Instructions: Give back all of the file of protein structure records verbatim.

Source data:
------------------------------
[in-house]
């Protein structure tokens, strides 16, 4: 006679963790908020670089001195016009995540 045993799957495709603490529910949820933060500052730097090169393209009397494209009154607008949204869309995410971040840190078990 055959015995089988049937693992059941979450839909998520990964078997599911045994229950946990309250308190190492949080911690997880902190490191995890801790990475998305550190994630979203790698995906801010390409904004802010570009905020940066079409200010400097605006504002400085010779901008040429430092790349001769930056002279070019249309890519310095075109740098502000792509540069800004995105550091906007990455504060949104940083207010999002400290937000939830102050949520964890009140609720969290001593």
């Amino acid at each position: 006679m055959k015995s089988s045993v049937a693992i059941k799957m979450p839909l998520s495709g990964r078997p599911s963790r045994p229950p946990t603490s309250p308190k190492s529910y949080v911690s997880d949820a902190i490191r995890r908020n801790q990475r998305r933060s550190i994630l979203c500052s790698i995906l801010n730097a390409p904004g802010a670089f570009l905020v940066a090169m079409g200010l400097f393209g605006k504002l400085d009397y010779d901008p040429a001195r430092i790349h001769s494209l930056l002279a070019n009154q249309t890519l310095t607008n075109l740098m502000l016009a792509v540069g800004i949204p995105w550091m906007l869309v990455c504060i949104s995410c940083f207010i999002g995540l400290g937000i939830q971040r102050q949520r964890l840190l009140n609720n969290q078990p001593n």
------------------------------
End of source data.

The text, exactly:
[in-house]
């Protein structure tokens, strides 16, 4: 006679963790908020670089001195016009995540 045993799957495709603490529910949820933060500052730097090169393209009397494209009154607008949204869309995410971040840190078990 055959015995089988049937693992059941979450839909998520990964078997599911045994229950946990309250308190190492949080911690997880902190490191995890801790990475998305550190994630979203790698995906801010390409904004802010570009905020940066079409200010400097605006504002400085010779901008040429430092790349001769930056002279070019249309890519310095075109740098502000792509540069800004995105550091906007990455504060949104940083207010999002400290937000939830102050949520964890009140609720969290001593």
């Amino acid at each position: 006679m055959k015995s089988s045993v049937a693992i059941k799957m979450p839909l998520s495709g990964r078997p599911s963790r045994p229950p946990t603490s309250p308190k190492s529910y949080v911690s997880d949820a902190i490191r995890r908020n801790q990475r998305r933060s550190i994630l979203c500052s790698i995906l801010n730097a390409p904004g802010a670089f570009l905020v940066a090169m079409g200010l400097f393209g605006k504002l400085d009397y010779d901008p040429a001195r430092i790349h001769s494209l930056l002279a070019n009154q249309t890519l310095t607008n075109l740098m502000l016009a792509v540069g800004i949204p995105w550091m906007l869309v990455c504060i949104s995410c940083f207010i999002g995540l400290g937000i939830q971040r102050q949520r964890l840190l009140n609720n969290q078990p001593n």